Meet Dr. Vicko Ma!

September 18, 2016

Dr. Vicko Ma currently practices out of Sutherland-Chan's Women's College Hospital Clinic (Mondays, Wednesdays, and Fridays) and Sutherland-Chan's Yonge-Bloor Clinic (Tuesdays, Thursdays, and Saturdays). For contact information for either location, please click here or contact Dr. Vicko personally via drvickoma@gmail.com.

 


Hey readers!

 

I'm Vicko and I'm a chiropractor practicing in Toronto, Ontario. I was born in Hong Kong and immigrated to Canada when I was 6. Growing up here I developed an appetite for athletics that wasn't available in Hong Kong and really enjoyed swimming and volleyball. The latter is what initially introduced me to manual therapy. I threw my back out in high school going for a spike one game which led​​ me to try a few different types of therapies before finding a chiropractor through my coach. The ideas of human movement and the components that are involved became my interest. 

 

I later graduated from Queen's University and proceeded to earn my Doctor of Chiropractic Degree at the Canadian Memorial Chiropractic College. In most professions, learning never stops and manual therapy is no exception. I have taken a number of courses to continue to improve my skill set. I am certified in the Functional Range Release, Functional Range Conditioning, as well as contemporary medical acupuncture.

 

Since then, I've been in the fortunate position of helping people recover from their injuries and pains and working with them to optimize their movement. One of my favorite highlights so far is working with the Team Jamaica track team during the Penn Relays 2016 and seeing one of the highschool athletes you've treated win their event.

 

Outside of talking, reading, and thinking manual therapy, my other interests include : really good coffee, video games, technology, self improvement (seems common at this age), volleyball!
 

What is Chiropractic?

In Canada, Chiropractors are regulated healthcare professionals with an expertise in the musculoskeletal system (simply put, think muscles and joints). We provide the assessment, diagnosis, treatment and preventative care of biomechanical disorders originating from the muscular, skeletal and nervous systems.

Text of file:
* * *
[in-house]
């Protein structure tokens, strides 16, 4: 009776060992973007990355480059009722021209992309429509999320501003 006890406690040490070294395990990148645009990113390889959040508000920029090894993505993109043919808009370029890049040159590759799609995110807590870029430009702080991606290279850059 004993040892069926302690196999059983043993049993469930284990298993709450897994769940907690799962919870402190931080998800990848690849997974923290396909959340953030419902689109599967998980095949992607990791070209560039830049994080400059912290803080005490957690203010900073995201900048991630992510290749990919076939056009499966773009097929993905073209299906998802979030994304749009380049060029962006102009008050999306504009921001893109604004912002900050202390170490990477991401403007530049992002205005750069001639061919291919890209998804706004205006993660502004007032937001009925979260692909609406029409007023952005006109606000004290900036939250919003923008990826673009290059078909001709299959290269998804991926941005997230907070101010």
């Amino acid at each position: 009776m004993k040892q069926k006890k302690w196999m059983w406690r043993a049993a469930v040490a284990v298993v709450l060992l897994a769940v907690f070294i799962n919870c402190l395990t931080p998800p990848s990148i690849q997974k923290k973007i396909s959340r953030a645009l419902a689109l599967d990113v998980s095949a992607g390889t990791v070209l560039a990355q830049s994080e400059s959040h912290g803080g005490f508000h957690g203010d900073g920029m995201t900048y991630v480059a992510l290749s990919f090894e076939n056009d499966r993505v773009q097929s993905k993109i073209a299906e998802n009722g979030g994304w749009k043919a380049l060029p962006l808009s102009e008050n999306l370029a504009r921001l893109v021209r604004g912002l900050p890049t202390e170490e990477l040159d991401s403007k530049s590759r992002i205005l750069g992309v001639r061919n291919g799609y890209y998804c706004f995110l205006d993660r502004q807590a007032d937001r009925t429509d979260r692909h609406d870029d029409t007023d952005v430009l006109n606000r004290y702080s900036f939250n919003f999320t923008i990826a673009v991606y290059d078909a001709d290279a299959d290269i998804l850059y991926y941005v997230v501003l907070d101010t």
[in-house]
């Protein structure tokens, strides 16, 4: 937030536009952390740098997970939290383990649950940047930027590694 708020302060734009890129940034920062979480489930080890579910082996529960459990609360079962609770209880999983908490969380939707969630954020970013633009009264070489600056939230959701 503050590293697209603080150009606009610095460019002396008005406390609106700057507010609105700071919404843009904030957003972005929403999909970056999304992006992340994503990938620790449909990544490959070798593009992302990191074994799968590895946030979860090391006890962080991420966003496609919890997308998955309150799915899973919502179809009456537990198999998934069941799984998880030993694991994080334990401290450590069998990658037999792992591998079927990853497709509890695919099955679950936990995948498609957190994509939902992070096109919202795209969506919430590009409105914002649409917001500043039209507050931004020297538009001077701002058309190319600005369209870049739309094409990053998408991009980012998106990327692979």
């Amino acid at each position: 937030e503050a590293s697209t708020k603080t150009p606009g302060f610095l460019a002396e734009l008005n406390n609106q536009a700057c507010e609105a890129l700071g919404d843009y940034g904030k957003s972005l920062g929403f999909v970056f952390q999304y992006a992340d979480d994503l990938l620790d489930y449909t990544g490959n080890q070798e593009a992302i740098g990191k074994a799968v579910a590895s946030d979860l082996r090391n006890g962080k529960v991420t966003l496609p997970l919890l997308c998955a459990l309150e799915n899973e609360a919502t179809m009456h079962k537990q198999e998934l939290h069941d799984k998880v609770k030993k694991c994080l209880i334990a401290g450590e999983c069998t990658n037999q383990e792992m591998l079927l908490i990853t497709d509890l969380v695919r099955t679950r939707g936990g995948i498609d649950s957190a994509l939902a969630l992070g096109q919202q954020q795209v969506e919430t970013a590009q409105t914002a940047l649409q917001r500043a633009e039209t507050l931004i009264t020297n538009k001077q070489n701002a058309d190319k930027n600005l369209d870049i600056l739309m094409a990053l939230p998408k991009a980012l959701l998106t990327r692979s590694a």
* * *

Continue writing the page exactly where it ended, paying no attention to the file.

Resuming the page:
What do Chiropractors do? 

There are a lot of different approaches to manual therapy, even just within chiropractic. This means there are different techniques and methods for approaching a disorder that a client might present with. However, the general theme of diagnosing and treating musculoskeletal disorders are what chiropractors do. 

 

For my practice, I assess and treat muscle and joint disorders and help you get back to moving well. 

I achieve that through properly identifying the main causes of your disorder. For example, low back pain in a runner versus the same pain in a sedentary office worker can have different causes and should be treated differently. Making sure we have the mechanism for injury is most of the work.

 

For treatment, I employ a number of techniques to help achieve results. These include joint mobilization, joint manipulation (adjustments), soft tissue release (Functional range release), neurofunctional acupuncture, kinesio taping, Functional range conditioning, and rehabilitative exercises. Each of these techniques offer a way to address a certain issue in certain scenarios so a combination of them allow for adaptability.  For example, some clients that are initially uncomfortable with joint manipulation might see me use acupuncture and joint mobilization instead to address their low back pain. 

 

I also place a lot of emphasis on using movement as therapy. Majority of my clients see me when they realize they've lost their ability to move a certain way due to pain or injury. The goal then becomes getting them to move well again which cannot be achieved with passive treatments alone. All my clients understand that they need to put in their time to maintain their body. I'm there to show them how.